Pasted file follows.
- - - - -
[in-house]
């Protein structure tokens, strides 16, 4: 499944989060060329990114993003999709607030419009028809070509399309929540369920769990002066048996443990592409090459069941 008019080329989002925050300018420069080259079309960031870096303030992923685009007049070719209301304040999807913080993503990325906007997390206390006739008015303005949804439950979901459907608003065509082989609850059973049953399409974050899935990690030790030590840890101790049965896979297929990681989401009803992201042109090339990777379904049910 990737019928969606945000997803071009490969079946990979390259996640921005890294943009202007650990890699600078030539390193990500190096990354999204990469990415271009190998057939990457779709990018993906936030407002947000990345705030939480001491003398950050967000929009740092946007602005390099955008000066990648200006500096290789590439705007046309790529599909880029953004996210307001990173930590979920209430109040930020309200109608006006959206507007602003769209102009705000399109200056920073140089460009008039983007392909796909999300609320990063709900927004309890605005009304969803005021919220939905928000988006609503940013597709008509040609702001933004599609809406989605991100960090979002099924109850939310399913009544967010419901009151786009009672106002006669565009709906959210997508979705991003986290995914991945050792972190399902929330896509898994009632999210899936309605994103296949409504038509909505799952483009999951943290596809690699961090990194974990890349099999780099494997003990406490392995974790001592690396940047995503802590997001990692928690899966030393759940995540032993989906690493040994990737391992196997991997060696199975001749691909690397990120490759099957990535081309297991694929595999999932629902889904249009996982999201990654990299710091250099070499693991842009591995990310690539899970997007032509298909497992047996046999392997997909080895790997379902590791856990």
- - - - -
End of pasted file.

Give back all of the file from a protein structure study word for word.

[in-house]
């Protein structure tokens, strides 16, 4: 499944989060060329990114993003999709607030419009028809070509399309929540369920769990002066048996443990592409090459069941 008019080329989002925050300018420069080259079309960031870096303030992923685009007049070719209301304040999807913080993503990325906007997390206390006739008015303005949804439950979901459907608003065509082989609850059973049953399409974050899935990690030790030590840890101790049965896979297929990681989401009803992201042109090339990777379904049910 990737019928969606945000997803071009490969079946990979390259996640921005890294943009202007650990890699600078030539390193990500190096990354999204990469990415271009190998057939990457779709990018993906936030407002947000990345705030939480001491003398950050967000929009740092946007602005390099955008000066990648200006500096290789590439705007046309790529599909880029953004996210307001990173930590979920209430109040930020309200109608006006959206507007602003769209102009705000399109200056920073140089460009008039983007392909796909999300609320990063709900927004309890605005009304969803005021919220939905928000988006609503940013597709008509040609702001933004599609809406989605991100960090979002099924109850939310399913009544967010419901009151786009009672106002006669565009709906959210997508979705991003986290995914991945050792972190399902929330896509898994009632999210899936309605994103296949409504038509909505799952483009999951943290596809690699961090990194974990890349099999780099494997003990406490392995974790001592690396940047995503802590997001990692928690899966030393759940995540032993989906690493040994990737391992196997991997060696199975001749691909690397990120490759099957990535081309297991694929595999999932629902889904249009996982999201990654990299710091250099070499693991842009591995990310690539899970997007032509298909497992047996046999392997997909080895790997379902590791856990």